Topic tags: 

Remembered forever

Rob Coppinger finds that ultrafast lasers could make quartz the data storage medium for eternity

A 100W femtosecond laser could be the means to write data in a quartz storage medium faster and more durably that current technologies, following a successful European research project.

Organisations face the problem that storing information long-term requires copying data from hard disk to hard disk every few years because of the relative short life span of disk technology. The storage of data in quartz, however, will provide a very long-term storage medium – longer than a human life.

Researchers at the University of Southampton’s Optoelectronics Research Centre (ORC), in collaboration with the Netherland’s Eindhoven University of Technology, demonstrated the recording and retrieval processes using a 6W laser operating at a pulse width of 300 femtoseconds and at a one-micron wavelength. But it took three hours to write the 300 kilobits of data, which was a copy of a text file. The file was written in three layers of nanostructured dots, each separated by less than five micrometres.

Such a form of storage could eventually lead to media with a 360-terabit capacity and a thermal stability of up to 1000°C. To reach this goal, the next step is to speed up the writing process with a higher-power, faster laser. The researchers wish to use a 100W laser with a 1MHz repetition rate and a smaller wavelength. The smaller wavelength will allow for a smaller spot size. This will mean the nanostructured spots will be smaller, and so more data can be stored in a given volume of quartz.

The data was written into the quartz in five dimensions. The five dimensions are the x, y and z coordinates within phase retardance, and slow axis orientation of the laser-induced birefringence (which refers to the material having two distinct indices of refraction, associated with different crystallographic directions). The refraction affects the polarisation properties of the material. The laser causes the indices of refraction at a point to alter, to represent a one, instead of a zero, and this change can be detected by combination of optical microscope and a polariser, similar to that found in polaroid sunglasses. The researchers refer to the laser induced change as nanostructuring.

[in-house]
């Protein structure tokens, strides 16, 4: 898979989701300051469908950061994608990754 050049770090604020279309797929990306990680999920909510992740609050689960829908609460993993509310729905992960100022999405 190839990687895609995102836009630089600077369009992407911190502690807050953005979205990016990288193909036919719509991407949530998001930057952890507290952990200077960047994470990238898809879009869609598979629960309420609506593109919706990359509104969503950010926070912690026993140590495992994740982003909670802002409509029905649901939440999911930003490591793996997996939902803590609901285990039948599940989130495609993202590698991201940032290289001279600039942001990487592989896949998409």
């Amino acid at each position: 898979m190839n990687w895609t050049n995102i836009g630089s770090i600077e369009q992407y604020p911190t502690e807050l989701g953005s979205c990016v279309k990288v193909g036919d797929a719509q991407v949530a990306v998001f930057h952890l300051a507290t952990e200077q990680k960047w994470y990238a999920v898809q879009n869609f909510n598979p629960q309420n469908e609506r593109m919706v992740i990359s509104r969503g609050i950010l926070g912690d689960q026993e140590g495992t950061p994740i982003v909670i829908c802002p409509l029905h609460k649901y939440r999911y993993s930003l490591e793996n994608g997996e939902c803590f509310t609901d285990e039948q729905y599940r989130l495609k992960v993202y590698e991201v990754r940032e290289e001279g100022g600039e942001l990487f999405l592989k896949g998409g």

The research is led by Jingyu Zhang, from the university’s ORC. He explained how the data dots are created: ‘We are working on a specific region to generate birefringence. It creates a nano grating, which forms according to the polarisation of the beam. It introduces birefringence which has slow axis orientation.’ Multiple dots can also be created with one laser exposure and with more powerful lasers Zhang expects, ‘more modification [dots] in a single exposure’.

The work was done in the framework of the multi-million euro European Union project Femtoprint. This project is to develop a printer for microsystems with nano-scale features fabricated out of glass.

As well as Zhang’s five dimensional data recordings in glass, this low-power femtosecond laser process could be used to form integrated optics components or create three-dimensional structures like fluidic channels and micro-mechanical components, with the help of chemical etching. Zhang and his colleagues are now looking for industry partners to commercialise this new technology. Zhang says: ‘We are developing a very stable and safe form of portable memory using glass, which could be highly useful for organisations with big archives. At the moment, companies have to back up their archives every five to 10 years because hard-drive memory has a relatively short lifespan.’